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The Upcoming Slowdown in U.S. Economic Growth

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  • Charles I. Jones

Abstract

At least since 1950, the United States has been stimulated by increases in educational attainment, increases in research intensity, and the increased openness and development of the world economy. Such changes suggest, contrary to the conventional view, that the U.S. economy is far from its steady state balanced growth path. The theoretical framework analyzed here provides a coherent interpretation of this evidence and indicates that when these increases cease and the U.S. economy reaches its steady state, U.S. per capita growth can be expected to fall to a rate of approximately 1/4 its post-war average.
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Suggested Citation

  • Charles I. Jones, "undated". "The Upcoming Slowdown in U.S. Economic Growth," Working Papers 97015, Stanford University, Department of Economics.
  • Handle: RePEc:wop:stanec:97015
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    References listed on IDEAS

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    1. Aghion, Philippe & Howitt, Peter, 1992. "A Model of Growth through Creative Destruction," Econometrica, Econometric Society, vol. 60(2), pages 323-351, March.
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    7. Nancy L. Stokey, 1995. "R&D and Economic Growth," Review of Economic Studies, Oxford University Press, vol. 62(3), pages 469-489.
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    11. Dan Ben-David, 1993. "Equalizing Exchange: Trade Liberalization and Income Convergence," The Quarterly Journal of Economics, Oxford University Press, vol. 108(3), pages 653-679.
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    Cited by:

    1. Duranton, Gilles & Puga, Diego, 2005. "From sectoral to functional urban specialisation," Journal of Urban Economics, Elsevier, vol. 57(2), pages 343-370, March.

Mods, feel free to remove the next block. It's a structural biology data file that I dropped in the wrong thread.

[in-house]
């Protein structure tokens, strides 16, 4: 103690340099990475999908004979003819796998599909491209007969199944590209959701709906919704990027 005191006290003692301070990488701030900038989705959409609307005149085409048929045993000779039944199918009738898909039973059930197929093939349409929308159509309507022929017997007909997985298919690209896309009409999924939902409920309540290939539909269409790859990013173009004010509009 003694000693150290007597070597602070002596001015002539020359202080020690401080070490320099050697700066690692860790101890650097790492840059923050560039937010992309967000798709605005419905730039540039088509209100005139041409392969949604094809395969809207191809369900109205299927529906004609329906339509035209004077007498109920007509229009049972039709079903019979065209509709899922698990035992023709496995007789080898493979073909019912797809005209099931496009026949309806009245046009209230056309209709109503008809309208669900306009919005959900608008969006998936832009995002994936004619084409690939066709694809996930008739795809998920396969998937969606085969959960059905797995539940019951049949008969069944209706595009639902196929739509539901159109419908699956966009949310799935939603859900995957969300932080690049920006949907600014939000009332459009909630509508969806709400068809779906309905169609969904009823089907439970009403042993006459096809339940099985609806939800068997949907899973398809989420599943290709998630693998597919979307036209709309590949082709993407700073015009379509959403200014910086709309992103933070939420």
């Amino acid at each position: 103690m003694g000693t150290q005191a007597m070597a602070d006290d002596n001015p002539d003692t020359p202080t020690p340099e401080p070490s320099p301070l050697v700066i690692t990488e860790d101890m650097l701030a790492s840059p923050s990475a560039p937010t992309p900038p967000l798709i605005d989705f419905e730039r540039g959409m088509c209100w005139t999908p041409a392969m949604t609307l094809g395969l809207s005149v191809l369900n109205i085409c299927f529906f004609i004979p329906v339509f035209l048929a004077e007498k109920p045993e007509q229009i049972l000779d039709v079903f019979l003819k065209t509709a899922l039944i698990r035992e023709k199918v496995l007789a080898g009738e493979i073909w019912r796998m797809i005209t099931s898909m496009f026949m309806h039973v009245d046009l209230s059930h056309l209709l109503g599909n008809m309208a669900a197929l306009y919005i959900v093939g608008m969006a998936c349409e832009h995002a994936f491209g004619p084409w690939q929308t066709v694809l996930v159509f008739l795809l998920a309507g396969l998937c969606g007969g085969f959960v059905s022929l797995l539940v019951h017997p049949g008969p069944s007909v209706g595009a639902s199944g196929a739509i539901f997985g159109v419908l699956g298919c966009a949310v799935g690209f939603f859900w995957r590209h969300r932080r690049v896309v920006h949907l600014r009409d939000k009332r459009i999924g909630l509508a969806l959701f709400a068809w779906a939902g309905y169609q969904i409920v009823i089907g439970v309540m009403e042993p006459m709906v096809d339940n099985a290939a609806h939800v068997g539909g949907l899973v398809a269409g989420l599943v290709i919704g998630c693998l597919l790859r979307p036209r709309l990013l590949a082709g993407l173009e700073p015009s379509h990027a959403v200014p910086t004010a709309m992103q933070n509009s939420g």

2. John D. Stiver, 2003. "Technology Creation, Diffusion, and Growth Cycles," Working papers 2003-35, University of Connecticut, Department of Economics.
    3. Alison Butler & Michael R. Pakko, 1998. "R&D spending and cyclical fluctuations: putting the "technology" in technology shocks," Working Papers 1998-020, Federal Reserve Bank of St. Louis.
    4. Ann Owen & Julio Videras & Lewis Davis, 2009. "Do all countries follow the same growth process?," Journal of Economic Growth, Springer, vol. 14(4), pages 265-286, December.
    5. Puga, Diego, 2008. "Agglomeration and cross-border infrastructure," EIB Papers 9/2008, European Investment Bank, Economics Department.
    6. Mark Bils & Peter J. Klenow, 1998. "Does Schooling Cause Growth or the Other Way Around?," NBER Working Papers 6393, National Bureau of Economic Research, Inc.
    7. Simon Wiederhold, 2012. "The Role of Public Procurement in Innovation: Theory and Empirical Evidence," ifo Beiträge zur Wirtschaftsforschung, ifo Institute - Leibniz Institute for Economic Research at the University of Munich, number 43.
    8. Simon Wiederhold, 2009. "Government Spending Composition in a Simple Model of Schumpeterian Growth," Jena Economic Research Papers 2009-101, Friedrich-Schiller-University Jena.
    9. Phillip Bryson, 2001. "Economy and “New Economy” in the United States and Germany," Intereconomics: Review of European Economic Policy, Springer;German National Library of Economics;Centre for European Policy Studies (CEPS), vol. 36(4), pages 180-190, July.
    10. Gong, Gang & Greiner, Alfred & Semmler, Willi, 2004. "The Uzawa-Lucas model without scale effects: theory and empirical evidence," Structural Change and Economic Dynamics, Elsevier, vol. 15(4), pages 401-420, December.

    More about this item

    JEL classification:

    • O40 - Economic Development, Innovation, Technological Change, and Growth - - Economic Growth and Aggregate Productivity - - - General
    • O30 - Economic Development, Innovation, Technological Change, and Growth - - Innovation; Research and Development; Technological Change; Intellectual Property Rights - - - General

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